Essays on business cycles and monetary policy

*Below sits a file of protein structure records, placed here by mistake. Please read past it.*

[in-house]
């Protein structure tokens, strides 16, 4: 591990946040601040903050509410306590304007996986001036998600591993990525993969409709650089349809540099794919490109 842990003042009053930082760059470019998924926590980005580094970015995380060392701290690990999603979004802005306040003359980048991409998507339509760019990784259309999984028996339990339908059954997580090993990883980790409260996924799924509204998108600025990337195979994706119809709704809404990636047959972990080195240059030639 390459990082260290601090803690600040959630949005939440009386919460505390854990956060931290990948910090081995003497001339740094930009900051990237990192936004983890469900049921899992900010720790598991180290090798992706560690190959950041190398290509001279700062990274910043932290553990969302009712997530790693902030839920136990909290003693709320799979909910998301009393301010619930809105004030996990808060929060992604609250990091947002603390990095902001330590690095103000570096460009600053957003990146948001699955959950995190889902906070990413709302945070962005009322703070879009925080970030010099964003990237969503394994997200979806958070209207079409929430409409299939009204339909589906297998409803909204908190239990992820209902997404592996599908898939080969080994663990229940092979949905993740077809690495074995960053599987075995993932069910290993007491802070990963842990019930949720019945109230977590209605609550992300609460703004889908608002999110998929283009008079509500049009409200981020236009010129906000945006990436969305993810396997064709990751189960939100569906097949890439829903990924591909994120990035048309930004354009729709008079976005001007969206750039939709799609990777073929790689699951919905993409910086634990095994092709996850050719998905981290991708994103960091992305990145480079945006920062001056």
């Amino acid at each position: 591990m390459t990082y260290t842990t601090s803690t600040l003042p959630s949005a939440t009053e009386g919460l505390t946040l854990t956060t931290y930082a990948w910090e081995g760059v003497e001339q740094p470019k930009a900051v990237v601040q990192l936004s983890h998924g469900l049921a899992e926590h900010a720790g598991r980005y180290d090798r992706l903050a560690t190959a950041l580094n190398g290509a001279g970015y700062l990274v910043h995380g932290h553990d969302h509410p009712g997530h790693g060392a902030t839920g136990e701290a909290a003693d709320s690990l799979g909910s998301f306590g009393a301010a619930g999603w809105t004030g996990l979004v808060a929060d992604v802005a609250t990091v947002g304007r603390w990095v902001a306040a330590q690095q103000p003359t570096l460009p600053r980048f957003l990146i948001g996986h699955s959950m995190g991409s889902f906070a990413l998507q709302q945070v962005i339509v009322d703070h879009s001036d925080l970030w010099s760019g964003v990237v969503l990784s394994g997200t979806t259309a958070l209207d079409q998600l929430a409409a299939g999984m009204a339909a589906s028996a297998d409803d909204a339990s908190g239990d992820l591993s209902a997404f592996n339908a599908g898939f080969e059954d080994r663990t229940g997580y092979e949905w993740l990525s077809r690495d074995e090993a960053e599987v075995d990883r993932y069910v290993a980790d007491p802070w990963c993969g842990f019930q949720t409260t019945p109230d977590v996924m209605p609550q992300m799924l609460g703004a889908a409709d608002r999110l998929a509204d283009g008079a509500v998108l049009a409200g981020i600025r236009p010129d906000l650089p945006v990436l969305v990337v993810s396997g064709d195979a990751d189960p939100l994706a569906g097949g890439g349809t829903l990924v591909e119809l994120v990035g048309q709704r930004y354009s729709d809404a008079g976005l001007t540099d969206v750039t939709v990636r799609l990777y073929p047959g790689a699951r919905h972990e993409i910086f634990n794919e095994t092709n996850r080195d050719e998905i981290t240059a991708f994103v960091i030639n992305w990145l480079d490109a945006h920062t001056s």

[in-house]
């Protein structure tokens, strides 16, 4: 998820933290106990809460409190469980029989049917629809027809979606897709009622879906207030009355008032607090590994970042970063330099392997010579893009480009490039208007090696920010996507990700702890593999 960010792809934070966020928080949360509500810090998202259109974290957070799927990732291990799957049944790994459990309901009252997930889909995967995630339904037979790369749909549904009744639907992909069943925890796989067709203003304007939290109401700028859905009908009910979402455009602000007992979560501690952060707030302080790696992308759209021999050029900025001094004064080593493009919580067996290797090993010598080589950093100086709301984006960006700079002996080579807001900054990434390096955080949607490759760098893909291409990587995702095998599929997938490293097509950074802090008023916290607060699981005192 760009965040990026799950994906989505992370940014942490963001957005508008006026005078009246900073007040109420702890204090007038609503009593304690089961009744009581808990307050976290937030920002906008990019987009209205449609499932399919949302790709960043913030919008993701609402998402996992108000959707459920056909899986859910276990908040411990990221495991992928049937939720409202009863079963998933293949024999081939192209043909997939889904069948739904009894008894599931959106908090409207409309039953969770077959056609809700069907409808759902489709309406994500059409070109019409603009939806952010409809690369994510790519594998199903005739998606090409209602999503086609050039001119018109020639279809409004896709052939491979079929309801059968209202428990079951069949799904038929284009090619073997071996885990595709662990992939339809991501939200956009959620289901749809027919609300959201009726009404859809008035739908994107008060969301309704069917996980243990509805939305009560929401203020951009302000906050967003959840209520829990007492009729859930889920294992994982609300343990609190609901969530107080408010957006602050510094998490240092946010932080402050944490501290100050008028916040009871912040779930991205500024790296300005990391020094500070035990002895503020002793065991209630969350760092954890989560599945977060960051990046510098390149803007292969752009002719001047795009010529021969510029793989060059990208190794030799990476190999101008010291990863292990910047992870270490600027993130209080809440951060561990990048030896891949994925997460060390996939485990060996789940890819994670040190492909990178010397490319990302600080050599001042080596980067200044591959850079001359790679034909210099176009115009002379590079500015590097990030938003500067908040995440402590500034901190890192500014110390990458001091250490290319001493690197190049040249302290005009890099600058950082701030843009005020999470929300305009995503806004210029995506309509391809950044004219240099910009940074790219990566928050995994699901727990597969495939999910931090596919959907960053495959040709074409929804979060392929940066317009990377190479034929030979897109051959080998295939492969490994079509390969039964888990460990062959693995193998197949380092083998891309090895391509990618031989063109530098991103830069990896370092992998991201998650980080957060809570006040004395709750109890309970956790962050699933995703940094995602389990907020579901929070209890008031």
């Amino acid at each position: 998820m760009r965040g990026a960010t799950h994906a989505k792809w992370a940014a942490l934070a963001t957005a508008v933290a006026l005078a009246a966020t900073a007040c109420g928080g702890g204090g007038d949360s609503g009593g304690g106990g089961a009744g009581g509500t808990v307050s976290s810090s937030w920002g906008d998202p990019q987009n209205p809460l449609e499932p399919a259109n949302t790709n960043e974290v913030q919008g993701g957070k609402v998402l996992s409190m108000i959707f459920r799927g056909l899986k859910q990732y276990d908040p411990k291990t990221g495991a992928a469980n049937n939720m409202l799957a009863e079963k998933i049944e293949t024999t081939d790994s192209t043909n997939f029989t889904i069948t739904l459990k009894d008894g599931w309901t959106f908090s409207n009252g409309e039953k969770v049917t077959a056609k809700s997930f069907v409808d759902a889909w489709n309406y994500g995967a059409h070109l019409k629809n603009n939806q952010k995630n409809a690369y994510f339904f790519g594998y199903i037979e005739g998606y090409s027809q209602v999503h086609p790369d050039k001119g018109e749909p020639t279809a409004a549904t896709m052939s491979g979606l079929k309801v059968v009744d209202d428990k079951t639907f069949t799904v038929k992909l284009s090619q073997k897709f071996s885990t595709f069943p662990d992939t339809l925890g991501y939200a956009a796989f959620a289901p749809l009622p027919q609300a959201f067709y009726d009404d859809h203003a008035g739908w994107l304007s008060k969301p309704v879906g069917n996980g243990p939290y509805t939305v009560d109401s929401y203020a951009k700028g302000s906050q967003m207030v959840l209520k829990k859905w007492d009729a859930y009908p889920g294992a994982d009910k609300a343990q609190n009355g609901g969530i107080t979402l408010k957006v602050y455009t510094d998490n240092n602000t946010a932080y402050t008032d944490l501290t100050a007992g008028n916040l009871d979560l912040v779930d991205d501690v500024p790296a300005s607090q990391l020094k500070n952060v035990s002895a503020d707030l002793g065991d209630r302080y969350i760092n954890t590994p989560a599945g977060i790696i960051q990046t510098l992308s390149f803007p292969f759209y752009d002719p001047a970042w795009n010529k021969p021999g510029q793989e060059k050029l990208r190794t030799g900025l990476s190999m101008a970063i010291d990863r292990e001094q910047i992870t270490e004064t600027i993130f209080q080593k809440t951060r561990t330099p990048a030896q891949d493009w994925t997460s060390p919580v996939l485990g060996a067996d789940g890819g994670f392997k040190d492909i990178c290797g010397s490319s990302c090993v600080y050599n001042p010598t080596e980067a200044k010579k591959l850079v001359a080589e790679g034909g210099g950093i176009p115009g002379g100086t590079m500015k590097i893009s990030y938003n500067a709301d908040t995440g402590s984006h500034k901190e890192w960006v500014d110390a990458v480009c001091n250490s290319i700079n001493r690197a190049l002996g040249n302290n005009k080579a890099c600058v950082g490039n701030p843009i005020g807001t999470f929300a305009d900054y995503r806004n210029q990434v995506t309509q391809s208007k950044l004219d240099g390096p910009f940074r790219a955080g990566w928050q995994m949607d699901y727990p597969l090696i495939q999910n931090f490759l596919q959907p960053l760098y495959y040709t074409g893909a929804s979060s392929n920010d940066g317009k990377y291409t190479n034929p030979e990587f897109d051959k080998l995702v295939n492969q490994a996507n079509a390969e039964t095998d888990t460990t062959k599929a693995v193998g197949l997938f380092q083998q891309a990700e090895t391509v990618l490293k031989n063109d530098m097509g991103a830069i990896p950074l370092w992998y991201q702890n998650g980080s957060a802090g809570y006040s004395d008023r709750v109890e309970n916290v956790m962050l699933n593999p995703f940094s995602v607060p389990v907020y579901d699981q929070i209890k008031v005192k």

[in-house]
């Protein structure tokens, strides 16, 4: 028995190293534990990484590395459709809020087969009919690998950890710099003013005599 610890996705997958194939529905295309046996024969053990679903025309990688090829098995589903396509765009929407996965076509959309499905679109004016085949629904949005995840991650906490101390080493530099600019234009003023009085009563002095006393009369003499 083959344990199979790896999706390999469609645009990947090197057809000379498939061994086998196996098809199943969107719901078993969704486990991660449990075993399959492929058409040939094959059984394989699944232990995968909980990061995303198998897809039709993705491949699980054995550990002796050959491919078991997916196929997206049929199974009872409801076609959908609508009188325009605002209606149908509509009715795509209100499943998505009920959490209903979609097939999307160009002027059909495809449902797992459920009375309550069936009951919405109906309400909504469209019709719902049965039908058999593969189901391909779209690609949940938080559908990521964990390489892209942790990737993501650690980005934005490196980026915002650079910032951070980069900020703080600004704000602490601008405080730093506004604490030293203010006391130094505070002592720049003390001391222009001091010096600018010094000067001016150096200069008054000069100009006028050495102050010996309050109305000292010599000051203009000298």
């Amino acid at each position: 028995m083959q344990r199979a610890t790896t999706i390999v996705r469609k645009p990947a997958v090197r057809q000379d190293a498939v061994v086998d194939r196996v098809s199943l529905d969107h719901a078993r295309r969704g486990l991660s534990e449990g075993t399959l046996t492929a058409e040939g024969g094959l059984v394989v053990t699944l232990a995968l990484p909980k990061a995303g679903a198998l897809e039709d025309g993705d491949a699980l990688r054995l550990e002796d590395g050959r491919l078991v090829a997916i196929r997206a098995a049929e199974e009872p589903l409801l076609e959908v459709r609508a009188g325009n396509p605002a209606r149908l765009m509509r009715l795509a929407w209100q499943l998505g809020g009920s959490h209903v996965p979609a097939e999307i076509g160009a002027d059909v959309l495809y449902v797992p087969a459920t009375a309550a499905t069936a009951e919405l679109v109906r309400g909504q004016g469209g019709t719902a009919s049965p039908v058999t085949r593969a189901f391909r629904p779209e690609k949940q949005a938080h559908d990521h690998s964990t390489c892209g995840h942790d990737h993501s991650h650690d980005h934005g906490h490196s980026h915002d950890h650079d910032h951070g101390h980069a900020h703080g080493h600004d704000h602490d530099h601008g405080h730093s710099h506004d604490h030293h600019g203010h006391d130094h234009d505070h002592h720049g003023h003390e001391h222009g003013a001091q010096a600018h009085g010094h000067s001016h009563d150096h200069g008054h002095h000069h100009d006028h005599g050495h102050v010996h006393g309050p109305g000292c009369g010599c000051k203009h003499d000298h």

My dissertation investigates the nonlinear dynamics in business cycles and the transmission of monetary policy using both empirical and theoretical frameworks. Chapter 1 examines the impact of macroeconomic asymmetry on the welfare cost of business cycles. I investigate the welfare cost of business cycles due to asymmetries generated by two occasionally binding constraints (OBCs): downward nominal wage rigidity (DNWR) and zero lower bound (ZLB). Although business cycle volatility has declined recently as the Great Moderation literature suggests, I find that the welfare cost of business cycles has doubled due to the increased skewness of business cycles over time that is apparent in the data. In a quantitative dynamic equilibrium model that accounts for volatility and skewness changes in pre and postVolcker periods, I estimate that the welfare cost of business cycles has increased from 0.57% (in terms of consumption equivalence) in the pre-Volcker period to 0.97% in the post-Volcker period. Counterfactual analysis shows that while both OBCs play a role, the binding ZLB explains most of the welfare effects in the post-Volcker period. Policy counterfactuals indicate that increasing the inflation target from 2% to 4% reduces the skewness of business cycles and the binding rates of both OBCs, thereby leading to a significant decrease in the welfare cost, from 0.97% to 0.67%. In Chapter 2, I investigate the welfare maximizing steady-state inflation rate in a heterogeneousagent New Keynesian model with Downward Nominal Wage Rigidity (DNWR). After matching the annual wage change distribution in the U.S., I show that DNWR has a very significant impact on the economy when the inflation target is low. Considering the effect of the zero lower bound, price dispersion due to sticky prices, declining natural rate of interest, and lower trend productivity, I find that the optimal inflation target should be much higher than 2%, close to 7%. This result holds taking transition dynamics into account and is robust to a wide range of parameterizations. Lastly, Chapter 3 analyzes the impact of heterogeneity in wage and price stickiness on the transmission of monetary policy. Using the price and wage rigidity estimates of previous studies, I find a slightly negative correlation between wage and price rigidity at the industry level. After categorizing 3-digit industries as rigid and flexible, I analyze the impulse responses of real variables to a monetary policy shock. I document a significant response of industrial production in price-rigid industries, whereas in wage-rigid industries the response is still significant but weaker. Consistent with the theory, the response in price- and wage-flexible industries is not significant. The empirical results suggest that due to relatively lower variation in wage stickiness at the industry level, price stickiness plays a more important role in the differential response of industries to a monetary policy shock. Besides, I develop a multi-sector model incorporating sector-level heterogeneity both in wage and price rigidity into an otherwise standard New Keynesian model and analyze the monetary non-neutrality for different specifications. The results of the model verify the empirical findings.